I co-founded and started my first company, the Seattle public relations firm Buzz Builders, when I was pregnant with my son who is now 11. He came into the world with a mom who worked full-time. I often carried a certain level of guilt for having him spend his days with a nanny and, then later, in daycare. So, when I decided to start Excy and transition from servicing startups to running one, I was 110 percent committed to getting my son’s permission and letting him have a say this time. I sat him down for a good talk that included a list of challenges that I would face that would impact him. That included missing sporting events, traveling more frequently, working more hours, working on vacation and being distracted.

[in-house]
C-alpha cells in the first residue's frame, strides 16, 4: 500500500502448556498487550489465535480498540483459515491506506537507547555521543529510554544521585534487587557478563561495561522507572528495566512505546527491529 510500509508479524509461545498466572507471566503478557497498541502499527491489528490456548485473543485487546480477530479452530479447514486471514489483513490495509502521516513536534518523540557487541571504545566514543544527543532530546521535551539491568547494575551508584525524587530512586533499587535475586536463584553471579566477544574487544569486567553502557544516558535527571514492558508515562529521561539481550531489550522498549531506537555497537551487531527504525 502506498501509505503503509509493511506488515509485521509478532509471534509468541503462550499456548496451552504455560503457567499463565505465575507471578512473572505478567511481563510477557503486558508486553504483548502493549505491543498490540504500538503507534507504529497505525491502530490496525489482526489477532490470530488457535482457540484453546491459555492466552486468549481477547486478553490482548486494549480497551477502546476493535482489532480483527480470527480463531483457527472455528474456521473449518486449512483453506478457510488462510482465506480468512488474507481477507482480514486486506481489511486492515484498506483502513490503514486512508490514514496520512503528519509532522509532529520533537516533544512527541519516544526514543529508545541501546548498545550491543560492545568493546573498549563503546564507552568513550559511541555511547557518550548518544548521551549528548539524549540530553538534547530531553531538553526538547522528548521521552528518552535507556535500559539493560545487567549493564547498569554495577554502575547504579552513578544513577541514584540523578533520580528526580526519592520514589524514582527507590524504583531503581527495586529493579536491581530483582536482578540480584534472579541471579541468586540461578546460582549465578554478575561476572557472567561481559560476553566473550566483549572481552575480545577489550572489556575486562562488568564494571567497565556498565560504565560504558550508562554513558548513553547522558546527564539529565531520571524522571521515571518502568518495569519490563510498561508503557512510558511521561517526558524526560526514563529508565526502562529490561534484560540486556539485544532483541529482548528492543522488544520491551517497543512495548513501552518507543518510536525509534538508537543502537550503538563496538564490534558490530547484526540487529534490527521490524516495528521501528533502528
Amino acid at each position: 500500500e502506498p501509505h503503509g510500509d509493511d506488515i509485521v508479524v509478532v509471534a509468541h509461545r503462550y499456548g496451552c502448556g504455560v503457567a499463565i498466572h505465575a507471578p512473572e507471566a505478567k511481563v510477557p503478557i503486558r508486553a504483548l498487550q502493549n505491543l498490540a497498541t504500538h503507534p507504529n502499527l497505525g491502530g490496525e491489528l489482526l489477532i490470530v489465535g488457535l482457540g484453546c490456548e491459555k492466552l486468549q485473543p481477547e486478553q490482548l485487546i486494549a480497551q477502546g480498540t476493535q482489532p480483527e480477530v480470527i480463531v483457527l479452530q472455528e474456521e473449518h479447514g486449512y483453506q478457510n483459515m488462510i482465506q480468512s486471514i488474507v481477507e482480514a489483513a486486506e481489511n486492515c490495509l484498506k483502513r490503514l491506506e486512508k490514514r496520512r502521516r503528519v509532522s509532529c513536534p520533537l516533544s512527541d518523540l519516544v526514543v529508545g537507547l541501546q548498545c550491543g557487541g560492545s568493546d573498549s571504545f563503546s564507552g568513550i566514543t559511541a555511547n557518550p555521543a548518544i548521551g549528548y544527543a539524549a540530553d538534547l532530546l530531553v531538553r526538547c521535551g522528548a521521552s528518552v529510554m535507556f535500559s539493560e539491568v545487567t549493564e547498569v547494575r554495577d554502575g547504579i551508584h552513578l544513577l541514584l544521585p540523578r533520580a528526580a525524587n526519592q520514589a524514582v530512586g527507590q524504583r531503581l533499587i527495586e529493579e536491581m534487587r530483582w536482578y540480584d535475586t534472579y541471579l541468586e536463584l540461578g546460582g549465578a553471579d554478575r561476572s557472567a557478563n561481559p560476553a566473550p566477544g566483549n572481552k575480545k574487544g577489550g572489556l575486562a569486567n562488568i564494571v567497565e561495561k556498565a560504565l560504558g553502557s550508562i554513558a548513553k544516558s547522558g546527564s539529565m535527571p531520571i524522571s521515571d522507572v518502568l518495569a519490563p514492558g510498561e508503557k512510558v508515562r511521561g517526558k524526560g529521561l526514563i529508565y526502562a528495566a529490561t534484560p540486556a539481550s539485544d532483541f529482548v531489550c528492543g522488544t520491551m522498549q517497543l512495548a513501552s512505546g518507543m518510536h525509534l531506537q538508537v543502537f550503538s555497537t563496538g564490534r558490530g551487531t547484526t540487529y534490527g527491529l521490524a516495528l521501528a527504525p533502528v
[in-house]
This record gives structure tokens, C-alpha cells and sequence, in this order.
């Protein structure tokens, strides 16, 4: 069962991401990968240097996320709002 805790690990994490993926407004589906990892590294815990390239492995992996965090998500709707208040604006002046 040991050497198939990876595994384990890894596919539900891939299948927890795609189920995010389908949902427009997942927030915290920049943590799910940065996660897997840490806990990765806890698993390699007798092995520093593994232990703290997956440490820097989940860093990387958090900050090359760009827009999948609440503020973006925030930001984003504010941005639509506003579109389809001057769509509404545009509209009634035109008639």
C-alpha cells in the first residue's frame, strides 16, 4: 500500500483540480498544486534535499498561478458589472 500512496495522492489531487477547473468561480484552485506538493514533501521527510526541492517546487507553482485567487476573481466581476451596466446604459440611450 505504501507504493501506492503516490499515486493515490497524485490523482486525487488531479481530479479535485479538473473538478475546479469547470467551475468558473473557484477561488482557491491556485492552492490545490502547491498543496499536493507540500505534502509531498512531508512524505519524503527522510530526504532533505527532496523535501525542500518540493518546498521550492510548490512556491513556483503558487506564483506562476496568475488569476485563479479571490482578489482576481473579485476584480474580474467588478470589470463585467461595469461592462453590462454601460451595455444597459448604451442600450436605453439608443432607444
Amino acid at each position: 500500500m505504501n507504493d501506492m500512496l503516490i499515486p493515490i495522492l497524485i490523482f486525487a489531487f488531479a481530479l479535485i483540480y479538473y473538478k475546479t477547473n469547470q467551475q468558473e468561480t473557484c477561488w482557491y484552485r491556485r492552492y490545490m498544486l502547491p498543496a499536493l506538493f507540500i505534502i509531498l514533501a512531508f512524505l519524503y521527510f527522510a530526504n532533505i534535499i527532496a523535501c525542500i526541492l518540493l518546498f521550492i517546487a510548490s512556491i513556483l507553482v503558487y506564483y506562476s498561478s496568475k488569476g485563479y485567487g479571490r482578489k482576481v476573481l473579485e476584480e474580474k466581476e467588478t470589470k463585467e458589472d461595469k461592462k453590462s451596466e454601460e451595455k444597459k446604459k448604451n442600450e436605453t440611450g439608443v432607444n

But we also talked about other items specific to me that might impact him: People might say mean things about his mom that he’d have to brush off (i.e. not in shape enough, too skinny, too old, selfish to do something that takes me away from our family, etc.). I didn’t know this at the time, but getting the permission and complete buy-in from Jack (and my husband) has ended up being one of the best decisions I’ve made to date in bringing Excy to market. Not only have all the warnings become a reality that he was prepared for, but it also gave him a sense of ownership of being part of the journey.
Do you have any advice for aspiring entrepreneurs/ small business owners?
If an idea is keeping you awake at night and you can’t let it go in an almost obsessive way, go for it and don’t be afraid to push yourself outside your comfort zone.
How do you balance working out and maintaining a healthy lifestyle with being a business owner, partner and mother?